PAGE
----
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Silly season kicks off


This time of the year isn’t known as silly season for nothing. The player and coaching merry-go-round tends to hit overdrive. All around the footballing world, players and coaches will swap allegiances for varying reasons.

Now that the local league is in recess, the coming months become a flurry of activity with the transfer window fast approaching. Football agents will be offering players to clubs and requesting trials for their clients.

Having been part of the system, I can talk with some authority on how the transfer process in South Africa works.

Agents first offer the top players to the richest clubs in Chiefs, Pirates and Sundowns. It’s generally a win-win for both parties as the agents earn themselves big commissions, while the clubs get their first-choice targets.

The players that the glamour clubs turn down, will then be offered to the likes of Wits, Swallows and SuperSport United and other teams towards the middle of the pack. Clubs closer to the foot of the table will ultimately get the shortest end of the stick.

It’s therefore crucial that these clubs don’t just wake up once the season has ended and then decide to pursue players. For example, SuperSport United have been proactive in their recruitment drive and other teams can learn from this approach. Their planning, scouting and pre-contracting is top-notch.

It’s essential that a club has a top scouting network working throughout the season to identify players. In my view, a club needs at least two or three scouts watching players for a number of weeks and months in order to gather sufficient video footage of the relevant players’ strengths and weaknesses.

If this process is followed, I believe clubs would make more informed transfer decisions, ultimately guarding against last-minute panic purchases.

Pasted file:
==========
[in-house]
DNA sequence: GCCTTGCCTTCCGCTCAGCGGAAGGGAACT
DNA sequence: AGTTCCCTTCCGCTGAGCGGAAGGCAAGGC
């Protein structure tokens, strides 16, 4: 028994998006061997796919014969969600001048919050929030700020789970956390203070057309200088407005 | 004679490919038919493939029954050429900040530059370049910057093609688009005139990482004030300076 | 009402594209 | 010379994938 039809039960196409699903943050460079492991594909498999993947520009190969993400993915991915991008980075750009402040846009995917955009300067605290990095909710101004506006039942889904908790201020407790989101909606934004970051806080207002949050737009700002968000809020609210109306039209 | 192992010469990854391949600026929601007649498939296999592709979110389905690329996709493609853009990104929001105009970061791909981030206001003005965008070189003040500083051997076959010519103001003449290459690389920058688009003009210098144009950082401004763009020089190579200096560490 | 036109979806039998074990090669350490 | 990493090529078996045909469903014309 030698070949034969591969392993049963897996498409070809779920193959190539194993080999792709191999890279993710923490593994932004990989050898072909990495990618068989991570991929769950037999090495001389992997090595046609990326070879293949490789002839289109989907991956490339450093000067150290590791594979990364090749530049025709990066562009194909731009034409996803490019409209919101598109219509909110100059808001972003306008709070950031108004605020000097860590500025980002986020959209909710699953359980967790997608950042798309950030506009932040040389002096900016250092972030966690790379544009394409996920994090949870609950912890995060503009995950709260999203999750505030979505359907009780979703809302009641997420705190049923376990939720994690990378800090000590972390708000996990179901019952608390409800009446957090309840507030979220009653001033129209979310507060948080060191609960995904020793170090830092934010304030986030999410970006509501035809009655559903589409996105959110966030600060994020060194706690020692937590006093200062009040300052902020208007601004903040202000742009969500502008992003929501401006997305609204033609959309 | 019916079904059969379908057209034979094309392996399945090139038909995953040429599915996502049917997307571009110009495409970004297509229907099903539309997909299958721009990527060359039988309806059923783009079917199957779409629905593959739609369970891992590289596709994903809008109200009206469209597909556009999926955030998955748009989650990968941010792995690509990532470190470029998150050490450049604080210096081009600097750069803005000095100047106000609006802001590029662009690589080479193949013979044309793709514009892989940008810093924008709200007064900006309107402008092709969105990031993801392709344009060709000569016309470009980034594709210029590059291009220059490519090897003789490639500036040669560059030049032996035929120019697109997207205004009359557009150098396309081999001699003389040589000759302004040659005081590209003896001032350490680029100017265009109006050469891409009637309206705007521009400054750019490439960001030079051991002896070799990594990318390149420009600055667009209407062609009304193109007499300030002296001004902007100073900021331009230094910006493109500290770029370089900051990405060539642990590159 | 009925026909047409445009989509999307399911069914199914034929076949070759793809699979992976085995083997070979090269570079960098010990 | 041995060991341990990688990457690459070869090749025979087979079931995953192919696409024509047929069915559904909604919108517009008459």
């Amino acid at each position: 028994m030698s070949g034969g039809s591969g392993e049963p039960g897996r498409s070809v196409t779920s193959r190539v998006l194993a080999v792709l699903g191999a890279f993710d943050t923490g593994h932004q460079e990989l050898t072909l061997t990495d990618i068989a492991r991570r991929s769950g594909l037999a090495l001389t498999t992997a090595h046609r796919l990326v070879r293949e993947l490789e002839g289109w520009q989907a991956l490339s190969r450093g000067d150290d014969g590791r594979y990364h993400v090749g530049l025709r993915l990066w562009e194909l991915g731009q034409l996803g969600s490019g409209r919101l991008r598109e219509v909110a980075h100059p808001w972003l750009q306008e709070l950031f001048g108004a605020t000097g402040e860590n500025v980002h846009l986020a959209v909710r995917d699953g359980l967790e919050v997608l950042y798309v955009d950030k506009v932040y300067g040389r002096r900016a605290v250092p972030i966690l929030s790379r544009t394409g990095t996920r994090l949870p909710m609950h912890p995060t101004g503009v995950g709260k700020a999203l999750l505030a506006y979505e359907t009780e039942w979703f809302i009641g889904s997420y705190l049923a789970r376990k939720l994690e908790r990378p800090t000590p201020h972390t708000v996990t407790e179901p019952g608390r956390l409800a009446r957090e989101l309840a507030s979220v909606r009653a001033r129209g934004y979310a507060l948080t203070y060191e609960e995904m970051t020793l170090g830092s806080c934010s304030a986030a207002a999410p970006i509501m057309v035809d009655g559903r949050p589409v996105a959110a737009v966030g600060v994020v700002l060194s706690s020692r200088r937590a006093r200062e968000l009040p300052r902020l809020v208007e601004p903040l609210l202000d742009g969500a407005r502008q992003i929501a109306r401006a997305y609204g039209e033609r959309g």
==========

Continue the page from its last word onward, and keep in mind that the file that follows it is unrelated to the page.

The transfer window does help certain teams but there is no doubt it hinders others. From past experience, one is inundated with calls from agents and trials for players and as such it’s crucial to surround yourself with the right people who can assist in the process.

The relationship between the head coach and the CEO is key. For this partnership to prove fruitful, both parties have to share an understanding of each other’s roles and know what makes the other tick.

Turning to coaching reshuffles, Gavin Hunt’s move from SuperSport United to Wits seems to be the worst kept secret in South African football. If he does indeed join the Clever Boys, he would be reunited with his former CEO Jose Ferreira. All the signs are pointing to Hunt bidding farewell to Matsatsantsa.

However, knowing Gavin well, he would certainly have weighed up his decision carefully. While he has always been a coach who enjoys building continuity, perhaps the time is now right for a new challenge.

In Brian Joffe, Wits have an ambitious boss who wants to win trophies. The Braamfontein-based side are a well-organised, well-structured club and have become competitive in the transfer market.

While Hunt would be joining a similar setup, sometimes as a coach it’s key to tackle new projects and step outside one’s comfort zone.

If Hunt does indeed join the Students, there are suggestions that Cavin Johnson will fill the void left at SuperSport United. This will be a big call for Cavin to make after having enjoyed such a great season with Platinum Stars. Only he will know if the time is right to move on.

Some coaches remain loyal to clubs and others don’t, there is no right or wrong in this situation. It all depends on the stage of development coaches are at in their careers. For example, a young manager may choose to remain at a club to continue his footballing education, while a more seasoned campaigner may chase a fresh challenge.

From a personal perspective, I was one who wanted to stay with a club as a long as I could. During my 20-year playing career, I only represented three clubs.

However, the reality is that modern football is an increasingly results-driven business and many of today’s owners, coaches and players are more impatient than they once were.


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